Date of Award


Degree Type


Degree Name

Master of Science (MS)


Applied Economics

Committee Chair(s)

Ryan Larsen


Ryan Larsen


Ruby Ward


Ryan Bosworth


Agriculture was the main economic pillar of the Dominican Republic from its origins. Government decisions during the 80s and 90s resulted in high imports of food products, migration of rural workers to the urban areas, loss of arable land, and disinterest from a younger generation to continue food production. This case study explains the findings from research conducted in the Dominican Republic and Georgia, USA between 2014 and 2017. The researcher interviewed major players in the fruit sector in both areas, used data from the cacao sector to analyze exports behavior, and applied Porter’s Diamond of National Advantage to the Dominican fruit sector to assess its competitiveness, and analyze growth opportunities through improvements in the fruit supply chain. The Dominican fruit sector is key for the nation’s agricultural and economic growth; its enhancement will allow the country to become more self-reliant, increase exports, and improve its citizen’s quality of life.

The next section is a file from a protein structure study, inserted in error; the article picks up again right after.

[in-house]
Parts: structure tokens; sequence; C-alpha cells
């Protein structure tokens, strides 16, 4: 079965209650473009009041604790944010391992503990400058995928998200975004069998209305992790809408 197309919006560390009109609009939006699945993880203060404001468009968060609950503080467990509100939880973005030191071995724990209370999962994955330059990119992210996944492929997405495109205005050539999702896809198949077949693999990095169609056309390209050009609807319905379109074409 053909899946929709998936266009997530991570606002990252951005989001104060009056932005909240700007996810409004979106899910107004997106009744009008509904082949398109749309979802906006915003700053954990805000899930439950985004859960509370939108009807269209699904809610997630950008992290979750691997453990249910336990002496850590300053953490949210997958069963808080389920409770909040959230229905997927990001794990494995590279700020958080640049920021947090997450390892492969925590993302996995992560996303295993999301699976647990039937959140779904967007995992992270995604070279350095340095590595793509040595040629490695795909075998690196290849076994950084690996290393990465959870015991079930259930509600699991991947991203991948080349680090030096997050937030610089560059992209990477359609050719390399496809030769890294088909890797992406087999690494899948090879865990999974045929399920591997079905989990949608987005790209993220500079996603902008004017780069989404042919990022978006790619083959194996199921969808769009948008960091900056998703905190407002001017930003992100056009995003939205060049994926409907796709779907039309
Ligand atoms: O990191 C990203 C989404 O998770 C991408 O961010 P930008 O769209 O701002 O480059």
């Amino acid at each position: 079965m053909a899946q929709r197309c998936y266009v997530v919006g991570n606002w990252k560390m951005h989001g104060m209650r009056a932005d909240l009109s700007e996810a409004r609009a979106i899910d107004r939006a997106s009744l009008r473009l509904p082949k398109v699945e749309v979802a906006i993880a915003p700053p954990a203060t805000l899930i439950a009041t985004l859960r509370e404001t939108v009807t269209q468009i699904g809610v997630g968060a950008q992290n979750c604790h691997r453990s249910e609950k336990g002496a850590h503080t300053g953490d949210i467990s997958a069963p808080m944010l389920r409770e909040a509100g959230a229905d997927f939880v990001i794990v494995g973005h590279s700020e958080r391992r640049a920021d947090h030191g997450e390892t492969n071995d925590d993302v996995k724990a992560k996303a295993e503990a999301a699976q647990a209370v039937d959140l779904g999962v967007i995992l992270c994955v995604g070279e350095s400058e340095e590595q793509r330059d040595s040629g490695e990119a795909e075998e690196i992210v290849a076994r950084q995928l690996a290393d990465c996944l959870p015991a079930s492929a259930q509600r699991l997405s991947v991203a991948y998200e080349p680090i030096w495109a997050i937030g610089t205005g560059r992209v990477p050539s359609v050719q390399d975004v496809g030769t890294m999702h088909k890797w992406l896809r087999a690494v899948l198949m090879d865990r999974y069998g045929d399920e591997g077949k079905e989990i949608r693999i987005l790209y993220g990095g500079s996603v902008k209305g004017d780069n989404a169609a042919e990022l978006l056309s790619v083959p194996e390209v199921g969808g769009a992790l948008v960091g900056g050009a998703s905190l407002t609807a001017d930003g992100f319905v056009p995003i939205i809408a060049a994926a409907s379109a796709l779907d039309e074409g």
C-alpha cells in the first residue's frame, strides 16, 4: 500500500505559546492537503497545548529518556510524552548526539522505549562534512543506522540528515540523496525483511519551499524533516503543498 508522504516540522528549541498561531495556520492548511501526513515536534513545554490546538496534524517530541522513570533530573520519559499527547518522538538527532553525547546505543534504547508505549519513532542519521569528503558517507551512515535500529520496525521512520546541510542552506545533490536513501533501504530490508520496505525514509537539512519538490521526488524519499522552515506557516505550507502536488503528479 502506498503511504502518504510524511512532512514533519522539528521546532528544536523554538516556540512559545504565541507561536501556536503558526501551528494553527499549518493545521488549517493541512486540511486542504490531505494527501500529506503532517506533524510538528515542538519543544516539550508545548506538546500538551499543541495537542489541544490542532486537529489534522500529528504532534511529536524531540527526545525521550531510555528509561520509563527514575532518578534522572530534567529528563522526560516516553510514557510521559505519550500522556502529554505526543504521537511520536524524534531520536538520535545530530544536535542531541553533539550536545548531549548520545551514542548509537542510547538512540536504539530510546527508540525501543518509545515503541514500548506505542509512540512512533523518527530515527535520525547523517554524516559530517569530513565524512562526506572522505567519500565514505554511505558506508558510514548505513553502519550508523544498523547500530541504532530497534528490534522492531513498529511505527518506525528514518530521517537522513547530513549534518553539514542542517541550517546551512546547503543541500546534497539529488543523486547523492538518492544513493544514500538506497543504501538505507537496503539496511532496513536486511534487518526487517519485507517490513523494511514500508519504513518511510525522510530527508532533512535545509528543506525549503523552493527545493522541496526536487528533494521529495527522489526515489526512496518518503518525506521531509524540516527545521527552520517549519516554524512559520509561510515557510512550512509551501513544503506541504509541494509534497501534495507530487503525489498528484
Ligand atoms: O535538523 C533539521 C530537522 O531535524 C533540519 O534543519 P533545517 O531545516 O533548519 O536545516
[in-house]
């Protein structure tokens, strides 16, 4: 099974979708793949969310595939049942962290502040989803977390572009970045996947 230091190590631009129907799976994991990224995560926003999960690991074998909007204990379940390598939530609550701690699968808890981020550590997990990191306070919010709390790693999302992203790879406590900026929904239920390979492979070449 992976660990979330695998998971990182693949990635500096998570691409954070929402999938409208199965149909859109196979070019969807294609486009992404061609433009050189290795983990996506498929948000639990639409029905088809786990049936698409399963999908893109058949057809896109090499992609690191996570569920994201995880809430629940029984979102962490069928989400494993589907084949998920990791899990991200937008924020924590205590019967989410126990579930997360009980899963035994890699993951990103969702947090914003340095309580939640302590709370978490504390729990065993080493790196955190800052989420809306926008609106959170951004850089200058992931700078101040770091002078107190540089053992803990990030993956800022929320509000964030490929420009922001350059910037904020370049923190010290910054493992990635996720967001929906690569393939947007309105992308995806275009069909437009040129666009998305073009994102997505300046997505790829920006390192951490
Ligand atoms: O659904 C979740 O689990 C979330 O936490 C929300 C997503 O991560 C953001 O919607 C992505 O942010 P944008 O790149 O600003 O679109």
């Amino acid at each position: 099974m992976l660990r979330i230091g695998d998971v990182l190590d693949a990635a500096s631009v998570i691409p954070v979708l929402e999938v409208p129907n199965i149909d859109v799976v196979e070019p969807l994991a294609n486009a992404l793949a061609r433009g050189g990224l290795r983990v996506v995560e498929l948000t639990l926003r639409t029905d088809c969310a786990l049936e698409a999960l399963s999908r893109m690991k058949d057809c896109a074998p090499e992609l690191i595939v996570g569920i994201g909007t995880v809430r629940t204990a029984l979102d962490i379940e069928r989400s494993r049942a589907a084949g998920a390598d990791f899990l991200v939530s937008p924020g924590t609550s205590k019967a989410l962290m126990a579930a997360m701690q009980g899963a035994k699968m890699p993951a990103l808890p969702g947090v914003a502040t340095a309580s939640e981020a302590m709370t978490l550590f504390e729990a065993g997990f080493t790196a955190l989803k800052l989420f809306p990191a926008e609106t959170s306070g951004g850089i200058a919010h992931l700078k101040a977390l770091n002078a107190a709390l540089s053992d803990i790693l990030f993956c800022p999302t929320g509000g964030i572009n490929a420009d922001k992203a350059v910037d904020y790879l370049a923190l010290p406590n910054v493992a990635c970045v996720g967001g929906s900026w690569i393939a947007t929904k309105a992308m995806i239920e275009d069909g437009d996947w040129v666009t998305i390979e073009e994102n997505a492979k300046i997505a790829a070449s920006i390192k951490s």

Primary qualitative data was collected through interviews to industry experts, observation, and field visits, by using deduction, induction and abduction, following a pragmatist philosophy. Quantitative data was obtained from reliable Dominican and international sources. Secondary data was gathered through the review of academic and professional literature, and the news. The findings show the nation has the potential and natural resources to considerably improve its economic circumstances. Strengthening of the fruit sector can be accomplished by adding value to its products, decreasing the amount of food product imports, increasing fruit product exports, providing infrastructure and education in rural areas, and aiding farmers obtain the knowledge and financial opportunities they need to grow.

Included in

Agribusiness Commons